Governor Wolf’s 2018-19 Budget Proposal, Ambitious Steps Forward for Early Learning in PA
Pre-K for PA, Early Learning PA Salutes Gov. Wolf’s Commitment to High-Quality Pre-k, Child Care Access, and Evidence-Based Home Visiting
HARRISBURG (Feb. 6, 2018)— The Pre-K for PA campaign, an initiative of the Early Learning PA (ELPA) coalition, saluted Governor Tom Wolf’s continued commitment to expanding access to early learning from birth to age five in Pennsylvania after he announced a $40 million expansion to high quality pre-k; a $6.5 million expansion to evidence-based home visiting programs; and a $23 million expansion to the state’s child care system, which will expand access to subsidized child care and increase funding for high quality programs as part of his 2018-19 budget address today.
The principal partners of Pre-K for PA and Early Learning PA issued the following statement regarding the 2018-19 budget proposal:
“Governor Wolf’s 2018-19 budget proposal once again shows the Governor’s commitment to making wise use of public funds by proposing significant expansions in access to high-quality pre-k. We know that investing in pre-K also has widespread support in the legislature and for that reason we urge the legislature to fully fund the $40 million proposal in order to serve 4,400 more children next year.
“In states across the country we are seeing impressive investments in pre-k, which we hope will serve as an incentive to fully fund this proposal and inspire Pennsylvania to ramp up its investment in the coming years. New Jersey is spending five times more per capita for pre-k than Pennsylvania. West Virginia, which launched its pre-k program in 1983 and made it universal for all four-year-olds six years ago, is investing at three times the rate per-capita than Pennsylvania. In fact, Pennsylvania ranks 18th of the 30 states investing in high-quality, publicly funded pre-k.
“Today only 39 percent of eligible children in Pennsylvania benefit from the once-in-a-lifetime opportunity to attend high quality publicly funded pre-k. Pennsylvania can serve the 106,200 eligible children by 2022, if Pennsylvania lawmakers fully fund Gov. Wolf’s $40 million proposed new investment and the state grows its investment with an additional $270 million over the next three years. If our neighboring states can prioritize pre-k, why not PA?
“Governor Wolf’s proposal also recognizes the importance of child care as a vital workforce support for young Pennsylvania families and a delivery system for high quality pre-k. In fact, 48 percent of children enrolled in Pre-K Counts are served by STAR 3 and 4 child care providers. We applaud efforts to again reduce the state’s waiting list for Child Care Works and increase tiered reimbursement rates for Keystone STAR two, three, and four programs. We are also excited that in addition to child care and pre-k, the proposal also grows funding for evidence-based home visiting programs.”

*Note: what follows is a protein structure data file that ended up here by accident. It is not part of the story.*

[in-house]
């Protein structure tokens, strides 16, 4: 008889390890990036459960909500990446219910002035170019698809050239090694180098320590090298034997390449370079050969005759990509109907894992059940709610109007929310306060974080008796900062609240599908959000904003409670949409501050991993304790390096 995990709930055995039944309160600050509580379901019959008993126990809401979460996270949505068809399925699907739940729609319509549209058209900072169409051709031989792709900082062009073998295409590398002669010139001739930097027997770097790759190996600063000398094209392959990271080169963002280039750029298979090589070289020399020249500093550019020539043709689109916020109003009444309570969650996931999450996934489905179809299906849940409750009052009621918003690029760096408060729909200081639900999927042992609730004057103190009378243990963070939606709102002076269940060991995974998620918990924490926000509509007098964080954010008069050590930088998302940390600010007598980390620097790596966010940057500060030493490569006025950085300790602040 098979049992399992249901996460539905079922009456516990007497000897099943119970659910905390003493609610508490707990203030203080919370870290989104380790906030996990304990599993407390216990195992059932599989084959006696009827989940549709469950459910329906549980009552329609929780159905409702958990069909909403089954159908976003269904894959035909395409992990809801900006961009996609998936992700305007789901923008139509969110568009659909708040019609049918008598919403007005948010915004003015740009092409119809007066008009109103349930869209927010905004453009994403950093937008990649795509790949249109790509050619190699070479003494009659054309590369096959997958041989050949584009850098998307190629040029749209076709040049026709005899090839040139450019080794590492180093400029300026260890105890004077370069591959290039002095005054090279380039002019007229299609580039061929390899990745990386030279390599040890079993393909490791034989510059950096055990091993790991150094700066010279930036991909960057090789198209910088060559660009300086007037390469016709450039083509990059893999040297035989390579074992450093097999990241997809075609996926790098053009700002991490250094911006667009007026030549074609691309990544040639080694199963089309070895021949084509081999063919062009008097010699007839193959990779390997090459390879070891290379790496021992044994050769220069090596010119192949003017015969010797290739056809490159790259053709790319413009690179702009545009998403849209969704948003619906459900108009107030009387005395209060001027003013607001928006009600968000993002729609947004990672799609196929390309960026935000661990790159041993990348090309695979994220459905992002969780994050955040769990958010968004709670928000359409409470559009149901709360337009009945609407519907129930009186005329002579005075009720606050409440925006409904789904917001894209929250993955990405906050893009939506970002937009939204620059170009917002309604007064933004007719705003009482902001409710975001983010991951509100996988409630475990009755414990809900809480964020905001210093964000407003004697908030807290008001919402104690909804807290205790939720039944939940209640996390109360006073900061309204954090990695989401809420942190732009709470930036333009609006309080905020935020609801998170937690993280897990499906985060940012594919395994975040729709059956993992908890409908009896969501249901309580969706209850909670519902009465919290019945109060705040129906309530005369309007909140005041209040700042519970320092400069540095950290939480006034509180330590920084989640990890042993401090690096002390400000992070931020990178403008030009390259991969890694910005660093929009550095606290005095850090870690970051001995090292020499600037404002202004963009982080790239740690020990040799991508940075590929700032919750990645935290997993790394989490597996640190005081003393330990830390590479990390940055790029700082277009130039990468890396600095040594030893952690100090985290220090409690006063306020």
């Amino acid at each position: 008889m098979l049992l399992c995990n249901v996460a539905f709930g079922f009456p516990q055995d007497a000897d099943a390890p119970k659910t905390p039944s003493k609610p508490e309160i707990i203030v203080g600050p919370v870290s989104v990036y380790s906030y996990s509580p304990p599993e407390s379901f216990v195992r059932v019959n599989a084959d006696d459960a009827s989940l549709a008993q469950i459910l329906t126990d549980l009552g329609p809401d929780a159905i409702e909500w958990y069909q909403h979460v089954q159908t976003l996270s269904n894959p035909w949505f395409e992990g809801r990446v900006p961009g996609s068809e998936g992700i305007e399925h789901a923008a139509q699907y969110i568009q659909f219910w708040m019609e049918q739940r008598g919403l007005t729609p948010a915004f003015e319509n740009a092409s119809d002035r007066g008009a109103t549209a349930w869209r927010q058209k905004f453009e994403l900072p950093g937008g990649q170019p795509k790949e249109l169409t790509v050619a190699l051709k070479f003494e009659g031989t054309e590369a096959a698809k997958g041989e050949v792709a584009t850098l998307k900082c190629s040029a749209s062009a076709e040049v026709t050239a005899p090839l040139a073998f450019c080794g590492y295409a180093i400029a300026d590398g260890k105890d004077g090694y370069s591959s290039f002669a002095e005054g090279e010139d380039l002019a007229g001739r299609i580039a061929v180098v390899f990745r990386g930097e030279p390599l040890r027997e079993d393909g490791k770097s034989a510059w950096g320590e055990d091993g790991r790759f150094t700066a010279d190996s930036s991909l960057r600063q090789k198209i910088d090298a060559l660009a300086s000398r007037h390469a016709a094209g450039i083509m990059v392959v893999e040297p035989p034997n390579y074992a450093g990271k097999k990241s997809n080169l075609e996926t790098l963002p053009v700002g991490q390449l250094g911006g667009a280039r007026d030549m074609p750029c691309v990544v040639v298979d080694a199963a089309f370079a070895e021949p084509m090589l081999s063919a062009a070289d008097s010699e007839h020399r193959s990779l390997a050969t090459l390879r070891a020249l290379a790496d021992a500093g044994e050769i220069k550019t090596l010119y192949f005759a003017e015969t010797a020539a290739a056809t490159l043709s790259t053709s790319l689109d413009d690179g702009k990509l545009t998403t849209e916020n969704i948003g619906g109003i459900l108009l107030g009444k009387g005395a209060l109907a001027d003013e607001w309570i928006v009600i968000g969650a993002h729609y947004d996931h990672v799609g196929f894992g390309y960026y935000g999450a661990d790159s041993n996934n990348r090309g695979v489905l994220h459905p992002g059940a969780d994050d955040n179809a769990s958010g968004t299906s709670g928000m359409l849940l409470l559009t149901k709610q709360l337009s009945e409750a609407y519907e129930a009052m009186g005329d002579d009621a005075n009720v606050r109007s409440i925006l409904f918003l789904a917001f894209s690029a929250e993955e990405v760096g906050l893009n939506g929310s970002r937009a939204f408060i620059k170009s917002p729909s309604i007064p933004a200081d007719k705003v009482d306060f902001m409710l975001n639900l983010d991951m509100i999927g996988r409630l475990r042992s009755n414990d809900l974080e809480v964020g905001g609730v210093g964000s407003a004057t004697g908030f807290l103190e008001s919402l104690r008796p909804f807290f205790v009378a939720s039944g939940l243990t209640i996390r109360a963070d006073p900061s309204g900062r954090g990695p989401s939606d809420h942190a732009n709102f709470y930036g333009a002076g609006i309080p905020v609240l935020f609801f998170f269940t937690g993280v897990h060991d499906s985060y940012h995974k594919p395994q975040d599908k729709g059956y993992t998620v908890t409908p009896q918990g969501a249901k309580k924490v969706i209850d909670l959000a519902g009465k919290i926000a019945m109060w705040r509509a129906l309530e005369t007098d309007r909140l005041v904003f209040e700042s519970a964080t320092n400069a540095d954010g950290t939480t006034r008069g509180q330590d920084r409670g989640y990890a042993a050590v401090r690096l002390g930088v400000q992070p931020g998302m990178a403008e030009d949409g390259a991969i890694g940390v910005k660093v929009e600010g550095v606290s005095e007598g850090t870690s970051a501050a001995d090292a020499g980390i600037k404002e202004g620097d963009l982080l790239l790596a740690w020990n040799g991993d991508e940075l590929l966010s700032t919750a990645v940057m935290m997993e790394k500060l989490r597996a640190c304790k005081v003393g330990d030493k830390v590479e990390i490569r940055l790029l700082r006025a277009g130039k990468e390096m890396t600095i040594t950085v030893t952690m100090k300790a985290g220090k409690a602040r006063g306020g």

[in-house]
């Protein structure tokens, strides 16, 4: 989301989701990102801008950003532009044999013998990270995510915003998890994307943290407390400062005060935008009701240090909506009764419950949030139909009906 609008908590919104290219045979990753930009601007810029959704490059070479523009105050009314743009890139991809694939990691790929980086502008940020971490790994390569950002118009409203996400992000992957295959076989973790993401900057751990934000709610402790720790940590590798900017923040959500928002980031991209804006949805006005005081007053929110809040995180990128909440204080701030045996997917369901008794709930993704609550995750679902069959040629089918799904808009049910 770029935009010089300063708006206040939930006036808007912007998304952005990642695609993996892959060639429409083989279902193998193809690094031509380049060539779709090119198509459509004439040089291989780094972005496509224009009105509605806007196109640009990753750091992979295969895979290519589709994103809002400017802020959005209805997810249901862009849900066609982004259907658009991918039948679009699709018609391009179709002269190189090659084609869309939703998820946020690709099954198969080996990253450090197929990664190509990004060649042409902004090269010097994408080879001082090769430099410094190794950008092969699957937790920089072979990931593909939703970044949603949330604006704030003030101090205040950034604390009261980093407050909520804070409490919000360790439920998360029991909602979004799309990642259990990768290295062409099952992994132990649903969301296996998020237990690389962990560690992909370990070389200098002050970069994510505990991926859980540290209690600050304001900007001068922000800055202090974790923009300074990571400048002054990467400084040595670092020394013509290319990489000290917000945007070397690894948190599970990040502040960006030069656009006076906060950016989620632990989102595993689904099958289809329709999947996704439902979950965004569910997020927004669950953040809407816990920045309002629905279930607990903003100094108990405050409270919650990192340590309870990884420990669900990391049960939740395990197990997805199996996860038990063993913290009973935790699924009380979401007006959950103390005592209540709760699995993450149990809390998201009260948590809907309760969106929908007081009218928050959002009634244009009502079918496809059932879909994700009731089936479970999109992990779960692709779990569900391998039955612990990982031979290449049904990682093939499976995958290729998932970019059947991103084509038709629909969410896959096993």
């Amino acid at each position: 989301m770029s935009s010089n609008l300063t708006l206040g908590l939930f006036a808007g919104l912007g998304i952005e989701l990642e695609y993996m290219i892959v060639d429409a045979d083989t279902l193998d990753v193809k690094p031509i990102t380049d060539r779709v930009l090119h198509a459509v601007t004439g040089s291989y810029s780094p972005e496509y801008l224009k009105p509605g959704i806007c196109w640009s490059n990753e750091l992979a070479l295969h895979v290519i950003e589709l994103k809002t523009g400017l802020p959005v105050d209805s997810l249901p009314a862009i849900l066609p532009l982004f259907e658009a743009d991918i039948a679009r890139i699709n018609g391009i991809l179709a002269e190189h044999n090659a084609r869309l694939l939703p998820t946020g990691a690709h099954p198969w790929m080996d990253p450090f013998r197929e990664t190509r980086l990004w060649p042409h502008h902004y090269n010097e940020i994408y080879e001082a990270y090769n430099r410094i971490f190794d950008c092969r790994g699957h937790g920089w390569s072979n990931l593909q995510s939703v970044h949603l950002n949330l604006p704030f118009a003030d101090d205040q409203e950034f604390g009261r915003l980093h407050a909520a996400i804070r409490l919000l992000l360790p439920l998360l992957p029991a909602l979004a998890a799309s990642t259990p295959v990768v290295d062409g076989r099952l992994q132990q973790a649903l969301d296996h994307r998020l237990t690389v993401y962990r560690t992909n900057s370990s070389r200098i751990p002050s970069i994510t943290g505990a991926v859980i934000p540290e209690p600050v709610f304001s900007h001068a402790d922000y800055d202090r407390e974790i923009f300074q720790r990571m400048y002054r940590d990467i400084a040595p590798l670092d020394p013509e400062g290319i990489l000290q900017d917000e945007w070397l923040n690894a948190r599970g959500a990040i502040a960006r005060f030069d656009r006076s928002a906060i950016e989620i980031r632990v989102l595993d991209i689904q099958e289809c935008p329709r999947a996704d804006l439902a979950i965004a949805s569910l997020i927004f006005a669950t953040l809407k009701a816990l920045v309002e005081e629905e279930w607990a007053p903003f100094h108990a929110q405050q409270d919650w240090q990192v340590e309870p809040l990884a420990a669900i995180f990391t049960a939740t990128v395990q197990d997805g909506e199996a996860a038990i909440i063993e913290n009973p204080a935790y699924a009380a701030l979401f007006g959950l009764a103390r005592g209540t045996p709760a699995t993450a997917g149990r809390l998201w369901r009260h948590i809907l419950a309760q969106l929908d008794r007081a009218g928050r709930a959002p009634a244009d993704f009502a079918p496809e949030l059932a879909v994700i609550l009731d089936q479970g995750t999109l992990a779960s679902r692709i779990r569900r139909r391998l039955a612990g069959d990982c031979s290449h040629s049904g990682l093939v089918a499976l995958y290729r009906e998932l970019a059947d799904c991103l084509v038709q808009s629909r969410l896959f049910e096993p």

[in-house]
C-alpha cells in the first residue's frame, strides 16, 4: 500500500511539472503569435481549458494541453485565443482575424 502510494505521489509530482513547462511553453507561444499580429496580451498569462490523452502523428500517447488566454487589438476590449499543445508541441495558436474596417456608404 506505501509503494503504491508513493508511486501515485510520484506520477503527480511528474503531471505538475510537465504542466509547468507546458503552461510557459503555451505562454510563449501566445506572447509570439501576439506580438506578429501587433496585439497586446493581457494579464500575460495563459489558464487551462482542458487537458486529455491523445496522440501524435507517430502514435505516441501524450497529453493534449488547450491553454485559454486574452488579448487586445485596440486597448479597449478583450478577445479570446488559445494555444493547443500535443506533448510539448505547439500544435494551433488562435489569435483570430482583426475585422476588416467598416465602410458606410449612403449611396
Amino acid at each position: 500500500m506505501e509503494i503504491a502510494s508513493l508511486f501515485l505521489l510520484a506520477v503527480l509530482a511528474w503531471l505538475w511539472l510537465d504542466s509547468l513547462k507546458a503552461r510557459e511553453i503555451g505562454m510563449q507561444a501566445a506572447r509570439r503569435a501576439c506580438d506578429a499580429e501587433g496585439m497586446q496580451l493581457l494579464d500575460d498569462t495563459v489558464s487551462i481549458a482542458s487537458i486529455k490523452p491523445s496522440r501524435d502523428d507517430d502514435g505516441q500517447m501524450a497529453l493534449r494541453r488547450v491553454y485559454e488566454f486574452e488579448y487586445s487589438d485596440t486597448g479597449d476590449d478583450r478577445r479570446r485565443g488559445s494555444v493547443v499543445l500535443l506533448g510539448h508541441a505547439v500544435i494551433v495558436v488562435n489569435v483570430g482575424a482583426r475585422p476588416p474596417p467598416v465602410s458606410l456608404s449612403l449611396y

Governor Wolf’s budget proposal included:
- $30 million in additional funding for the state’s Pre-K Counts program and an additional $10 million for the Head Start Supplemental Assistance Program. This $40 million expansion would serve 4,400 additional young children. Currently more than 106,000 eligible three- and four-year-olds do not have access to high-quality publicly funded pre-k programs.
- An additional $6.5 million investment in evidence-based home visiting programs expands home visiting for 800 eligible families and includes a cost of living adjustment for the two long standing home visiting models (Nurse Family Partnership and Family Centers – Parents as Teachers) who haven’t had a rate increase in nearly a decade.
- Investing $10 million more to expand access to 1,600 additional families waiting for access to the child care subsidy.
- $10 million in state funding coupled with $5 million in federal funding for increased tiered reimbursement rates for Keystone STAR two, three, and four child care providers.
- $3 million for a pilot program serving infants and toddlers in high quality child care.